Powers of Ten and pH
How does this relate to pH? The numbers on the pH scale
run from 0 to 14. Substances with lower pH's have much much more
hydrogen, or H+, than substances with higher pH's. For
example:
Vinegar,
with a pH of 3, has ten times more H+ than lemon juice, with
a pH of 4.
Lemon juice,
with a pH of 4, has ten times more H+ than aspirin water, with
a pH of 5.
Aspirin water,
with a pH of 5, has ten times more H+ than milk, with a pH of
6.
Vinegar has 10 X 10 X 10 or 1,000 times more
H+ than milk. That's a lot! In other words, every notch down
the pH scale has ten times the amount of hydrogen as the notch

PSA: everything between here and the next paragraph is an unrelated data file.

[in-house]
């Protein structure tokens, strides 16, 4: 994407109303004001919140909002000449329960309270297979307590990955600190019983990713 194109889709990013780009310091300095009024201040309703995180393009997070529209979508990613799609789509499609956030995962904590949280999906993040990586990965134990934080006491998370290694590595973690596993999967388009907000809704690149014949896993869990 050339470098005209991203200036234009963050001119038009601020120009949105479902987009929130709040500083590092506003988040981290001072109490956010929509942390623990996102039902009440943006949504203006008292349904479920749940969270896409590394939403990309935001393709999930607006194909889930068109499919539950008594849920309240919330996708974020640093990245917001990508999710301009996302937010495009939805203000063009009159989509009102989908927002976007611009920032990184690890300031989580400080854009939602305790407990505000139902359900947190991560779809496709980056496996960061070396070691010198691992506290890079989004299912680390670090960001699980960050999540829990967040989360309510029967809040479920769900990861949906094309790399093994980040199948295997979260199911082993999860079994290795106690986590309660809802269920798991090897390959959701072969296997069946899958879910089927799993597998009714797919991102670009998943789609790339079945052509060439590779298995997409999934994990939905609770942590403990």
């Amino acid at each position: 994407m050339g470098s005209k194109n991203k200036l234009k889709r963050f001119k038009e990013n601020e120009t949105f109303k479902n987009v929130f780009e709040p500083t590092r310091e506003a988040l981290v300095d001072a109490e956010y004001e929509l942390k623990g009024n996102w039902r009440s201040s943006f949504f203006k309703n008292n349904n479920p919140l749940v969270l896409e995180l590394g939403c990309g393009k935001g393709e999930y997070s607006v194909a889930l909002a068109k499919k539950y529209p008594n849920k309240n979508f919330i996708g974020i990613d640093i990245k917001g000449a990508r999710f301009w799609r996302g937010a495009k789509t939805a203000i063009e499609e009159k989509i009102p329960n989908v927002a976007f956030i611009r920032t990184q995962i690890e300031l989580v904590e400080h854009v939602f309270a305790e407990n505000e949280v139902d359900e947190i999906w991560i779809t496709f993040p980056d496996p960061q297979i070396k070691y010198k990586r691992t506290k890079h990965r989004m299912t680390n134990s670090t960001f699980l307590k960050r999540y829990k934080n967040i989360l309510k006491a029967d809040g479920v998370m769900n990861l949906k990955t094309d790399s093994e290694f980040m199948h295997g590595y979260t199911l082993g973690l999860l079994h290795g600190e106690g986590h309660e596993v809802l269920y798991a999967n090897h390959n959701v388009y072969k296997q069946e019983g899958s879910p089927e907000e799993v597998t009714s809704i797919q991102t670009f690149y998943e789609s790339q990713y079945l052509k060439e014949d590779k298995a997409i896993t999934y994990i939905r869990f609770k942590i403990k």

above it. See the table below for more details.
pH Scale 
Concentration of H+ 
Acid, Base, or Neutral 
0 
1 
acid 
1 
0.1 
acid 
2 
0.01 
acid 
3 
0.001 
acid 
4 
0.0001 
acid 
5 
0.00001 
acid 
6 
0.000001 
acid 
7 
0.0000001 
neutral 
8 
0.00000001 
base 
9 
0.000000001 
base 
10 
0.0000000001 
base 
11 
0.00000000001 
base 
12 
0.000000000001 
base 
13 
0.0000000000001 
base 
14 
0.00000000000001 
base 
Powers of Ten